Retail is constantly evolving, and businesses have to remain agile to meet the ever-changing demands of collective consumerism.
It’s no longer about the product, but the customer and businesses are relying on both a strong online presence and strategically located brick-and-mortar shops to drive sales.
Some retailers treat their physical locations like marketing space, enticing customers who then return home to buy their products online. Others are focusing on ship-to-store and enhanced delivery options — both options that have flourished since the start of the pandemic.
Omnichannel is not only the key to success in today’s climate, but it’s necessary for survival. In fact, it’s likely that it will become the new normal. Elan Rasansky, Principal at ARC Real Estate Group, said it’s all about the consumer experience, driven, in part, by platforms like Instagram and TikTok.
E-commerce and digital marketing have grown exponentially over the years, but ultimately, the modern consumer desires a brand relationship that goes beyond the digital sphere. No matter which way you shake it, the trends boil down to humans’ desire for connection, both online and in-person — especially on the tail-end of COVID-19.
Experiential retail is at the center of it all. People are looking for restaurant-tainment. Ambiance. Their next shareable photo. The full package is especially demanded by today’s consumer. Businesses that offer unique, energetic experiences have the upper hand.
“If you’re a local bar, you must have something to Instagram,” Rasansky said. “Consumers are obsessive, and they’re always looking for the ‘wow’ factor. If a brand doesn’t connect with the consumer, they’ll suffer.”
Chicago has plenty of examples of experiential shopping: Near North Side’s Starbucks Reserve Roastery, Old Town’s Lululemon and Lakeview’s 2D Restaurant, are a few.
But this doesn’t mean people will shy away from e-commerce-related habits. Experts saw a sharp increase in online activity that has since leveled but is expected to climb steadily, and although foot traffic is expected to increase, that doesn’t guarantee an in-store purchase, according to Brandon Isner, Americas Head of Retail Research at CBRE.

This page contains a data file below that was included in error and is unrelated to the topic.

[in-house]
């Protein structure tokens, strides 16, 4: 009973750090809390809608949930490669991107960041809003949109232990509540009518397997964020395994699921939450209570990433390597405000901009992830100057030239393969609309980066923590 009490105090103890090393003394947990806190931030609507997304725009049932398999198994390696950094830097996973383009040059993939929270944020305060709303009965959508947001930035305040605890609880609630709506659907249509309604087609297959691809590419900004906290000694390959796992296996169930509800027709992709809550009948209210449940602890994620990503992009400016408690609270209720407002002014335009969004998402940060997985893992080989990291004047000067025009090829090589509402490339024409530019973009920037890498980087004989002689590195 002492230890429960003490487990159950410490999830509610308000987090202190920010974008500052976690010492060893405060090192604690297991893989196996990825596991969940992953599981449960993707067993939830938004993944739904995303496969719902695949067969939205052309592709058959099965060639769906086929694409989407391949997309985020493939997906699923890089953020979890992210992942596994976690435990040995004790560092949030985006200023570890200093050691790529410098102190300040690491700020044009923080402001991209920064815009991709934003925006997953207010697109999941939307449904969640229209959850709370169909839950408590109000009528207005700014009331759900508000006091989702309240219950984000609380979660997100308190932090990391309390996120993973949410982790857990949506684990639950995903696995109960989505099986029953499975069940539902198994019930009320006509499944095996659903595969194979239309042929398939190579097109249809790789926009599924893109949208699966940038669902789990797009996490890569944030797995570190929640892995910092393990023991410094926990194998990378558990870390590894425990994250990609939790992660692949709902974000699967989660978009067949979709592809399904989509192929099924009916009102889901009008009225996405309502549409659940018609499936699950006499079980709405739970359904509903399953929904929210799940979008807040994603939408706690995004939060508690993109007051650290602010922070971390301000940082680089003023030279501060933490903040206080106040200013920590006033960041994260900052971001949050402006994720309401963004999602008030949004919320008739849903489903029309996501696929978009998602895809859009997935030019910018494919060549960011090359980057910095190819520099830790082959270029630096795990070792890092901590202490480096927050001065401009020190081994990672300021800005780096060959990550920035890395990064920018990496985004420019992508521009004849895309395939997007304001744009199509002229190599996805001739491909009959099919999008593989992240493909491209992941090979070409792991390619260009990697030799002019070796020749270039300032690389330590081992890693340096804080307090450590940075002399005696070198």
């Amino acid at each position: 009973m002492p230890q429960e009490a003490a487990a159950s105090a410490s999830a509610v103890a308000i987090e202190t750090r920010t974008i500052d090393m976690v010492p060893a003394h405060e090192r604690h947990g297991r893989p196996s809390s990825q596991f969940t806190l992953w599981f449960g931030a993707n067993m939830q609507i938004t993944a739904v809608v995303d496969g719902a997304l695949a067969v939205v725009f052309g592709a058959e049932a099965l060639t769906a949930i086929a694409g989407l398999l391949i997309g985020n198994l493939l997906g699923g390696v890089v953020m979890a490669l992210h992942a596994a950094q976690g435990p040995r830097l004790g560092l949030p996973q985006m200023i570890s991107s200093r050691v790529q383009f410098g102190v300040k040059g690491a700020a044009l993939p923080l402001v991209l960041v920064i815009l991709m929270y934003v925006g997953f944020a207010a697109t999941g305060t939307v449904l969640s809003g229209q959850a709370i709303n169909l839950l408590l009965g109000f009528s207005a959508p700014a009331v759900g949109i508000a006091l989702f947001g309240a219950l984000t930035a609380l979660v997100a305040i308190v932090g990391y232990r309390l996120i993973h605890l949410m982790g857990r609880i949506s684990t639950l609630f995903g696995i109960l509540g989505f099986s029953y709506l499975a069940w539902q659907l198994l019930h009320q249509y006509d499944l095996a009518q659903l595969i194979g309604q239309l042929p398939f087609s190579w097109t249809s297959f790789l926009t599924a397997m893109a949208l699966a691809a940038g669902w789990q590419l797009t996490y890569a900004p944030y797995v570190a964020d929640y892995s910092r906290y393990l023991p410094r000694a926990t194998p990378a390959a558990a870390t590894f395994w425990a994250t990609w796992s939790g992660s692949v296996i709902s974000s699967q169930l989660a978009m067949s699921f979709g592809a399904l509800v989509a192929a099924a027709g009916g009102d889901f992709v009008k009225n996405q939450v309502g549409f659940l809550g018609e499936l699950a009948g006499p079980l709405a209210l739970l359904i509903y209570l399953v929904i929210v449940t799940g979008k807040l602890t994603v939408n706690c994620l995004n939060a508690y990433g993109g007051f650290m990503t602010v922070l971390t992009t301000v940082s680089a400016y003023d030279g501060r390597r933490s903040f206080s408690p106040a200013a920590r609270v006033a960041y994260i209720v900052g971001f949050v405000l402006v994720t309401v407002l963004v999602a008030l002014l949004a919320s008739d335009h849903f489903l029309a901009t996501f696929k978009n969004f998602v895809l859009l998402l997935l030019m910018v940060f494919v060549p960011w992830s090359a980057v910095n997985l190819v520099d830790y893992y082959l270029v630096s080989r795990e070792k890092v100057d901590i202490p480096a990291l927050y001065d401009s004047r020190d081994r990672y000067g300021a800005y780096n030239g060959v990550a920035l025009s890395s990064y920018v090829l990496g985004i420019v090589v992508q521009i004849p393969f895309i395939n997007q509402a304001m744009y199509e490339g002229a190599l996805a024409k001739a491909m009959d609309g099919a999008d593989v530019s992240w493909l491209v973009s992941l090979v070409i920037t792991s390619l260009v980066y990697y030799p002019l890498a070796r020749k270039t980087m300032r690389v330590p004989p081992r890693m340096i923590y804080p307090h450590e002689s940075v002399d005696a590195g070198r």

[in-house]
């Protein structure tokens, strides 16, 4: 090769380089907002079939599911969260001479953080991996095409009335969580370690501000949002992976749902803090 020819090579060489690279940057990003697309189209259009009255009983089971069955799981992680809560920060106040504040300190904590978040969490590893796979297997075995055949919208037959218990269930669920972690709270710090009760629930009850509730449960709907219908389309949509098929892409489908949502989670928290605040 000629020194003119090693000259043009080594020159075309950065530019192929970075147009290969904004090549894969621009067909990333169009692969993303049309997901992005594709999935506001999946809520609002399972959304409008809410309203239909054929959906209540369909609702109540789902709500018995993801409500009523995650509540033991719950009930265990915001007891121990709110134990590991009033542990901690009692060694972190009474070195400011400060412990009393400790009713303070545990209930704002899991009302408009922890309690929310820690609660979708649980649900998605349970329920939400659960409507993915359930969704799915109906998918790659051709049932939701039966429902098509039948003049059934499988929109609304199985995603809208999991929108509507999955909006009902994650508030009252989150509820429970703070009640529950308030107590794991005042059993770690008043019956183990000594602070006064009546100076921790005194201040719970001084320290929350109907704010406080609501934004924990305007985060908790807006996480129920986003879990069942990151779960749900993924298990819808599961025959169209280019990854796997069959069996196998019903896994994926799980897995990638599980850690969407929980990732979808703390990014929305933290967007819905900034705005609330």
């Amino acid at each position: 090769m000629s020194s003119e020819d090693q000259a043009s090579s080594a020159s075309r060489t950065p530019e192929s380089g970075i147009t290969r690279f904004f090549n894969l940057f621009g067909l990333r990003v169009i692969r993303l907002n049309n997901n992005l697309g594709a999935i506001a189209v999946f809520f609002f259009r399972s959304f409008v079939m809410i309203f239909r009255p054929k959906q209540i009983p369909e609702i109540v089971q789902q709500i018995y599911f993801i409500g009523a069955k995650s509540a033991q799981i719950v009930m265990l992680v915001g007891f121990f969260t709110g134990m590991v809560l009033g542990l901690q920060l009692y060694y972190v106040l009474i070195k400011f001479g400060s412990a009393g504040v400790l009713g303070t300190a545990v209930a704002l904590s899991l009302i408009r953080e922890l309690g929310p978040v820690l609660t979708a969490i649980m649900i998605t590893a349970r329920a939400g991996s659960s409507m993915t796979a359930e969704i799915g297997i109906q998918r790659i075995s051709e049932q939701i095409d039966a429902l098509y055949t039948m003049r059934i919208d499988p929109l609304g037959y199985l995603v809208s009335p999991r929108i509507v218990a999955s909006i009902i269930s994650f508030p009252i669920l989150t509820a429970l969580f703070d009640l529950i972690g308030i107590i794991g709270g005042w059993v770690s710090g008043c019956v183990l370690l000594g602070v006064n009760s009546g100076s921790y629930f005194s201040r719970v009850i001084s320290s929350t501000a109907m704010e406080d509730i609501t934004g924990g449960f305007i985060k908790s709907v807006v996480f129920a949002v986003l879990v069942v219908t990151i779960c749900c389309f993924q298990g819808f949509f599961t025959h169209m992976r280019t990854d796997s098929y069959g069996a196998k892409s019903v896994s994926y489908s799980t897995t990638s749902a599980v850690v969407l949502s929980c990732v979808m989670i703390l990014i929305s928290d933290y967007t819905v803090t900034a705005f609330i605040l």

“That’s truly an omnichannel purchase,” Isner said, “using the brick-and-mortar frame to establish contract with a representative before returning home to make the purchase online.”
COVID-19 did not change the face of retail, but it did give the market an extra push in the direction it was already headed. Companies are still figuring it out. Brands, for example, are getting smarter with limited-edition releases in stores while still catering to the mass market by offering their collection pieces online.
“It would have slowly trended this way regardless,” Rasansky explained. “People created new behavioral habits with their routine schedules. You were having coffee and surfing Instagram. You were having lunch in your apartment and surfing Instagram. It’s sped up the process by a few years, but we were already headed in this direction.”
Omnichannel, itself, is already evolving to satisfy needier demands. Some brands have tapped into the Metaverse to further enrich the consumer experience. Virtual worlds are built like video games, bridging the gap between digital and physical reality.
“It’s not just a game anymore,” Isner said. “You can shop in a store in the Metaverse. Not just a store within the game, but an official store run by a brand. There’s already advertising for retailers in that space. You can not only buy things for your avatar, but you can buy things for yourself.”
Isner compares the experience to Spielberg’s Ready Player One.
According to Glossy, Greyscale Investments estimated the Metaverse to be a trillion-dollar revenue opportunity, and a Gartner Report predicted that 25% of people will spend at least one hour a day in the Metaverse to work, shop, attend school, socialize or consume entertainment by 2026.
This might seem farfetched, but an article by Retail Prophet said COVID-19 “has only accelerated our collective imagination around the creation of an alternate reality where one can interact in real-time, at any time, with others and have shared experiences.” We see it today, on a small scale, with brands like Sephora, Nike’s RTFKT, Gucci Garden, Mesh for Microsoft Teams —Wendy’s has a Twitch presence.
This, of course, will only satisfy consumers for so long. But where is the ceiling? These are important points to consider.
It’s still just a minuscule piece of the retail space, and some remain skeptical, but there’s a lot of activity, and it continues to gain traction — $54 billion is spent on virtual goods in the Metaverse every year.